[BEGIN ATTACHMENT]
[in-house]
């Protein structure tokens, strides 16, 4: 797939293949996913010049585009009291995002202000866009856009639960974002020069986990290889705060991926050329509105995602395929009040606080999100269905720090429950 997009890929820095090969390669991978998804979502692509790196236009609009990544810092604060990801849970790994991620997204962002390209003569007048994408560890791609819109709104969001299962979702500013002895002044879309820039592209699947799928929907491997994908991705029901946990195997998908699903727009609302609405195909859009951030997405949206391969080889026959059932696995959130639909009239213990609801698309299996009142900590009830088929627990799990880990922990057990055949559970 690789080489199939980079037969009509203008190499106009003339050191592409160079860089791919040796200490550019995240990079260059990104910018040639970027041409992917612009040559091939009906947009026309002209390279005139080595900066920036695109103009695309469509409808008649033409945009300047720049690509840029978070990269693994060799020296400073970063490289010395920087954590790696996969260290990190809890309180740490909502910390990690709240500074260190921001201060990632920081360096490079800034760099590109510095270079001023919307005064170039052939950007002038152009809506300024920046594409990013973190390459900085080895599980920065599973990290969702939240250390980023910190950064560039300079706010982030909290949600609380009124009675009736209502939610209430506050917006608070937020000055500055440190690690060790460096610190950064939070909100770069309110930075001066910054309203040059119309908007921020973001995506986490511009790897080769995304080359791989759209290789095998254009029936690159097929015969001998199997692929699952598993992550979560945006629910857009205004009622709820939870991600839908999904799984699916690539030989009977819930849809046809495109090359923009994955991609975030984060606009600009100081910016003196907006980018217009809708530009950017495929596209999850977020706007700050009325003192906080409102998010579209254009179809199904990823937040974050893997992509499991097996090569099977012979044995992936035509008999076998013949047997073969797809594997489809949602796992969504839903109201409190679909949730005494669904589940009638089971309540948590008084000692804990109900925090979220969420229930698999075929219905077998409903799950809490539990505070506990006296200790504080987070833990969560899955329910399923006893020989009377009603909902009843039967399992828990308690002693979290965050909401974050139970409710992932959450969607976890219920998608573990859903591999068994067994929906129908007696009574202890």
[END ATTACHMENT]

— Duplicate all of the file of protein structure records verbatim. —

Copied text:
[in-house]
């Protein structure tokens, strides 16, 4: 797939293949996913010049585009009291995002202000866009856009639960974002020069986990290889705060991926050329509105995602395929009040606080999100269905720090429950 997009890929820095090969390669991978998804979502692509790196236009609009990544810092604060990801849970790994991620997204962002390209003569007048994408560890791609819109709104969001299962979702500013002895002044879309820039592209699947799928929907491997994908991705029901946990195997998908699903727009609302609405195909859009951030997405949206391969080889026959059932696995959130639909009239213990609801698309299996009142900590009830088929627990799990880990922990057990055949559970 690789080489199939980079037969009509203008190499106009003339050191592409160079860089791919040796200490550019995240990079260059990104910018040639970027041409992917612009040559091939009906947009026309002209390279005139080595900066920036695109103009695309469509409808008649033409945009300047720049690509840029978070990269693994060799020296400073970063490289010395920087954590790696996969260290990190809890309180740490909502910390990690709240500074260190921001201060990632920081360096490079800034760099590109510095270079001023919307005064170039052939950007002038152009809506300024920046594409990013973190390459900085080895599980920065599973990290969702939240250390980023910190950064560039300079706010982030909290949600609380009124009675009736209502939610209430506050917006608070937020000055500055440190690690060790460096610190950064939070909100770069309110930075001066910054309203040059119309908007921020973001995506986490511009790897080769995304080359791989759209290789095998254009029936690159097929015969001998199997692929699952598993992550979560945006629910857009205004009622709820939870991600839908999904799984699916690539030989009977819930849809046809495109090359923009994955991609975030984060606009600009100081910016003196907006980018217009809708530009950017495929596209999850977020706007700050009325003192906080409102998010579209254009179809199904990823937040974050893997992509499991097996090569099977012979044995992936035509008999076998013949047997073969797809594997489809949602796992969504839903109201409190679909949730005494669904589940009638089971309540948590008084000692804990109900925090979220969420229930698999075929219905077998409903799950809490539990505070506990006296200790504080987070833990969560899955329910399923006893020989009377009603909902009843039967399992828990308690002693979290965050909401974050139970409710992932959450969607976890219920998608573990859903591999068994067994929906129908007696009574202890």